Spanish architects Cadaval & Sola-Morales recently completed this house overlooking the Pacific Ocean in Mexico.
Details from the architects:
The main goal of the project was to create a low-cost and low-maintenance house that realised all the structural qualities of the material in which it was built to its full potential.
The concrete house has two big cantilevers (five and three meters each) that balance to each other, creating a main central space. Such articulation of shapes and spaces, define the section that is at the same time the silhouette of the house.
The design takes forward the idea of low-cost/low-maintenance, and applies this strategy to all the materials involved in the construction, while pushing to the limit both their technical and tectonic qualities: floor, windows, railings, etc., are done re-using materials that were previously used for pouring the concrete and for the rest of the construction process.
Perhaps, it is the space generated within inner and outer space what makes the house special. The house was designed to operate fully opened; it is then when the cantilever, this huge threshold, is fully occupied and becomes the central space of the house.
The house was awarded one of the 5 young architects honorable mentions (under 40 yr) at the Spanish Bienal of Architecture and were one of the 25th finalist including among others Nouvel’s Agbar Tower, Rogers’s Terminal 4, Miralles Santa Caterina Market or Chipperfield’s Americas Cup Building. We were also the youngest office awarded.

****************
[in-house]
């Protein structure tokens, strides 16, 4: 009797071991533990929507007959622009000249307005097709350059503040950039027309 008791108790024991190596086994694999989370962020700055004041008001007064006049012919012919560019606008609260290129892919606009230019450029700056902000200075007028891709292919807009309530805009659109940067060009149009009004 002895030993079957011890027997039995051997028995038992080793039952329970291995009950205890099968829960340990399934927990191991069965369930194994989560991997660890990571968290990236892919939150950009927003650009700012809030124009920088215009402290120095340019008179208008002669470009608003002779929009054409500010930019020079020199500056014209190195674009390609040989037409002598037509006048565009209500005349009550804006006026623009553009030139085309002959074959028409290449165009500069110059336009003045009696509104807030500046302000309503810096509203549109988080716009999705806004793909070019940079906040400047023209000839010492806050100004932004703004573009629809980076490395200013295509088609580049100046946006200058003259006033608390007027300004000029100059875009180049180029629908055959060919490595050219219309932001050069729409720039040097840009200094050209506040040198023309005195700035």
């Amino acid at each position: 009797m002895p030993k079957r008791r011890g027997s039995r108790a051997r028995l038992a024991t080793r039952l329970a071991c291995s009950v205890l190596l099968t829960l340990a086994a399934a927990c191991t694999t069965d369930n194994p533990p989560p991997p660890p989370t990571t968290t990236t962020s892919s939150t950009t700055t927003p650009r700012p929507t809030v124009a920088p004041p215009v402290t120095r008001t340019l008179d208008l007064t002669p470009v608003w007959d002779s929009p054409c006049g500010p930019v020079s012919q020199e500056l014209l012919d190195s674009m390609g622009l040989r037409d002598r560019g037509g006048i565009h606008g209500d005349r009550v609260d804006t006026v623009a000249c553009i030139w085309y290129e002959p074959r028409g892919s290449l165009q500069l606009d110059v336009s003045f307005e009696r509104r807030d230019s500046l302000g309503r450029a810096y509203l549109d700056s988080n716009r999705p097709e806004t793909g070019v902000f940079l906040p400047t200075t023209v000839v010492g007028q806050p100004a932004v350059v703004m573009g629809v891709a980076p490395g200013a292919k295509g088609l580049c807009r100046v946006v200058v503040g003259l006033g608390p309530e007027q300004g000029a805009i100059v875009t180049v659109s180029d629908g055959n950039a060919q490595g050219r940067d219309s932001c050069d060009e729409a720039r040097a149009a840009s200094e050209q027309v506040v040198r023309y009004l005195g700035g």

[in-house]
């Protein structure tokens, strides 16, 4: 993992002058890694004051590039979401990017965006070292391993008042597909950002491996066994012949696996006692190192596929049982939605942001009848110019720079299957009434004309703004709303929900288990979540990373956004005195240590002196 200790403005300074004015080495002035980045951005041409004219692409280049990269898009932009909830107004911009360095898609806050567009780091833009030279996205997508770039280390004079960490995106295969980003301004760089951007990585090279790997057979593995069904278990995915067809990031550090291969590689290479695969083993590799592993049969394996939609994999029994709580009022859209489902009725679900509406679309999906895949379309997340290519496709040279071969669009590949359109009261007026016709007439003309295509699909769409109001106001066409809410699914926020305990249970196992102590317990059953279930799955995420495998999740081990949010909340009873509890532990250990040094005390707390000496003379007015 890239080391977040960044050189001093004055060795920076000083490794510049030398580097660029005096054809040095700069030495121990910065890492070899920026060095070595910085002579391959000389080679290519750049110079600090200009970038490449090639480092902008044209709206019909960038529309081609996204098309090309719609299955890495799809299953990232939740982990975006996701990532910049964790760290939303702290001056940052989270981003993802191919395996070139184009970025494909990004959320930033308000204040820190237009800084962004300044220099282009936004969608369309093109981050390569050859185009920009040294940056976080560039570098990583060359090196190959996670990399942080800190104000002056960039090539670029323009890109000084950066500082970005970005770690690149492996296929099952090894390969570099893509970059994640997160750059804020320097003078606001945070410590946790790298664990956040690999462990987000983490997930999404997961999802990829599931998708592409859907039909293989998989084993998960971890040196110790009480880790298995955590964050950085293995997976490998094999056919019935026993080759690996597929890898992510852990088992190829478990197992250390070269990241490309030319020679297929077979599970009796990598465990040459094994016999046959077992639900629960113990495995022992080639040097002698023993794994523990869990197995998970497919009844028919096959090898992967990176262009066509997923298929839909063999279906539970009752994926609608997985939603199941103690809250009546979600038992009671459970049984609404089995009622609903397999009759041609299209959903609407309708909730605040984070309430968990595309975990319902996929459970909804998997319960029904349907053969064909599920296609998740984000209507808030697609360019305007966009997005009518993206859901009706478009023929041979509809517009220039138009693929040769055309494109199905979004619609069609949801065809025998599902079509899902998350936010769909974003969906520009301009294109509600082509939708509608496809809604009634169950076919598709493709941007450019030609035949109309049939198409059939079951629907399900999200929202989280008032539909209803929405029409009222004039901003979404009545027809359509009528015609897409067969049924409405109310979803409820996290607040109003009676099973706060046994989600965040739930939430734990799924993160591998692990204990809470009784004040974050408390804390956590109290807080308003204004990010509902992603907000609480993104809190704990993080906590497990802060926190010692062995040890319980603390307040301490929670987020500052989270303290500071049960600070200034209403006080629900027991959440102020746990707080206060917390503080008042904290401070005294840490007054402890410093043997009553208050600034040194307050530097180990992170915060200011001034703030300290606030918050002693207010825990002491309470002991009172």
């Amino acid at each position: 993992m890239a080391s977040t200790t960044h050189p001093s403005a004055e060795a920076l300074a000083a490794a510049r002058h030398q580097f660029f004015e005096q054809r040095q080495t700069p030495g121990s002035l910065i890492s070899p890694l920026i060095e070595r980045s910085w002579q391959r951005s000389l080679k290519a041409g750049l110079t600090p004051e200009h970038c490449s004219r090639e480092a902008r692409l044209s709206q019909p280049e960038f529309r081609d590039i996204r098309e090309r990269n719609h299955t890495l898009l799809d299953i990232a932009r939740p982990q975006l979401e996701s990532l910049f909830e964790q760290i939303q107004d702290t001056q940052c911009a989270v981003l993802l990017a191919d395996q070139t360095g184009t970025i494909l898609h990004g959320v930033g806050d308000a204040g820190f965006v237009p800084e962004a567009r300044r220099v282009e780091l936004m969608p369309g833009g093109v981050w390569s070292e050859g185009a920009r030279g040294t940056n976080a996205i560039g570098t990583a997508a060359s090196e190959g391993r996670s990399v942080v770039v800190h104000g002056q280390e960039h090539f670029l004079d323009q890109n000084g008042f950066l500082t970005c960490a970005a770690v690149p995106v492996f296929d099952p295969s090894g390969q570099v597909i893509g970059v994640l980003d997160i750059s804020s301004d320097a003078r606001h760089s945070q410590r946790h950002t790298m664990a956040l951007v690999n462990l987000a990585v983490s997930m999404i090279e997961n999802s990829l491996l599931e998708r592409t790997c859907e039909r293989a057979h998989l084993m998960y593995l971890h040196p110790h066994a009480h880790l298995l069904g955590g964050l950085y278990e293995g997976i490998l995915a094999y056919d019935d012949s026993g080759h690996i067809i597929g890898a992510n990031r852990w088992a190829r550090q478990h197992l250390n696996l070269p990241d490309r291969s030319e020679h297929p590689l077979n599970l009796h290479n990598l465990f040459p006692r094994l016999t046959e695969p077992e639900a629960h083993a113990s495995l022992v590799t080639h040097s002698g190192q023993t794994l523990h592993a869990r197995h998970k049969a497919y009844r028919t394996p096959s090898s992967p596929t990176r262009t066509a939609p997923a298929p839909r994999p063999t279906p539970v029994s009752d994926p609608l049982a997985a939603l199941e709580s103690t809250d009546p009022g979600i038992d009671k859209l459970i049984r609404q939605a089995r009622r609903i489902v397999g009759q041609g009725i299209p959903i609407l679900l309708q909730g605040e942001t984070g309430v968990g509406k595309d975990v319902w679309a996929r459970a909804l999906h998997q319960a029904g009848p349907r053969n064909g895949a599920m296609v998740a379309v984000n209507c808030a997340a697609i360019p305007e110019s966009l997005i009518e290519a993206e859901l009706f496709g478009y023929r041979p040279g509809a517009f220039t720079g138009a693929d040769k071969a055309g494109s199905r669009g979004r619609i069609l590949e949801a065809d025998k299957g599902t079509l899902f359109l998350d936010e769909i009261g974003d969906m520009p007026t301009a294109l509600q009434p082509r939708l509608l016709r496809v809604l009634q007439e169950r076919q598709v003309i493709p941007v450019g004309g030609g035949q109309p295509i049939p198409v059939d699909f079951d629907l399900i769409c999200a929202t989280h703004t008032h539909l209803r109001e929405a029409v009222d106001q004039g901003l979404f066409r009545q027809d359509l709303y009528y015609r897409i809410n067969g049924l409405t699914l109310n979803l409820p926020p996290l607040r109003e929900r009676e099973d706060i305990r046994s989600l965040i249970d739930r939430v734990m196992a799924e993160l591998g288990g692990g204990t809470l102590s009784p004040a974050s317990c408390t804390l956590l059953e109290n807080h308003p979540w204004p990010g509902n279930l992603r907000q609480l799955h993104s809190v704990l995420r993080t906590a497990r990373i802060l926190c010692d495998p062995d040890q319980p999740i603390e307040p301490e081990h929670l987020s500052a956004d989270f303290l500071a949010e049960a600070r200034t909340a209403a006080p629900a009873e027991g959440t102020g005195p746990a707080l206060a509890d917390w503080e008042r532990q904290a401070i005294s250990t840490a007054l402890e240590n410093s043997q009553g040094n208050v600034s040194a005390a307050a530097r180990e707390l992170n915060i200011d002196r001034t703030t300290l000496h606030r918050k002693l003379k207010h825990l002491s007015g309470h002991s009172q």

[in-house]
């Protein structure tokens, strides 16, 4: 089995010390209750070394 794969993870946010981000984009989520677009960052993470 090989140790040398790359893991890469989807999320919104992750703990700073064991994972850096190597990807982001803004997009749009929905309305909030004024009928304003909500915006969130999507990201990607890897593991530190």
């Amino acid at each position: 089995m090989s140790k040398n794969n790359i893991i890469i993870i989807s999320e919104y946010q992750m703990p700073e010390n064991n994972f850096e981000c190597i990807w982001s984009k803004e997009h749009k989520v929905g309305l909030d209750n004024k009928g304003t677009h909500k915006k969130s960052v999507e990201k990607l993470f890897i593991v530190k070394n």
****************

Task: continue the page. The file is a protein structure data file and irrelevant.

Eduardo Cadaval & Clara Solà-Morales
This is the office profile:
Cadaval & Sola-Morales was founded in New York in 2003 and moved to Barcelona in 2005. The office operates like a laboratory in which research and development are seen as an important element of the design process. The mandate of the firm is to create intelligent, design solutions at many different scales, from large scale projects to small buildings, from objects to city fractions.
Currently Cadaval & Sola-Morales is developing and building projects in New York, Spain and Mexico. In 2007 the office was considered by Wallpaper Magazine as one of the 10th world`s best young offices.
Eduardo Cadaval (age 31. Mexico City 1975) is a licensed architect. He received his BA from the National University of Mexico (with special honors) and a Master of Architecture in Urban Design from Harvard University. Before founding Cadaval & Sola-Morales, he worked for Abalos & Herreros and Rafael Moneo in Madrid, and for Field Operations in New York.
Cadaval has taught at Harvard’s Career Discovery program, at the Boston Architectural Center and at Calgary’s University Barcelona program. He was awarded with the Young Creators grant from the Mexican government. Currently he teaches urbanism at the Escola Técnica Superior d’Arquitectura de Barcelona.
Clara Sola-Morales (age 31. Barcelona 1975) is a licensed architect with a degree on Architecture from the Escola Técnica Superior d’Arquitectura de Barcelona, ETSAB, and holds a Master in Architecture (MarchII) from Harvard University. Prior to establishing Cadaval & Sola-Morales she worked at TEN Arquitectos NY in charge of the design of the Aztec exhibitions at New York’s and Bilbao’s Guggenheim Museum.
She also worked at Harvard University Center for Urban Development Studies and has collaborated with several offices in Europe and the US. She has taught at Harvard’s Career Discovery program and at the Boston Architectural Center. She has her own practice in jewel design.
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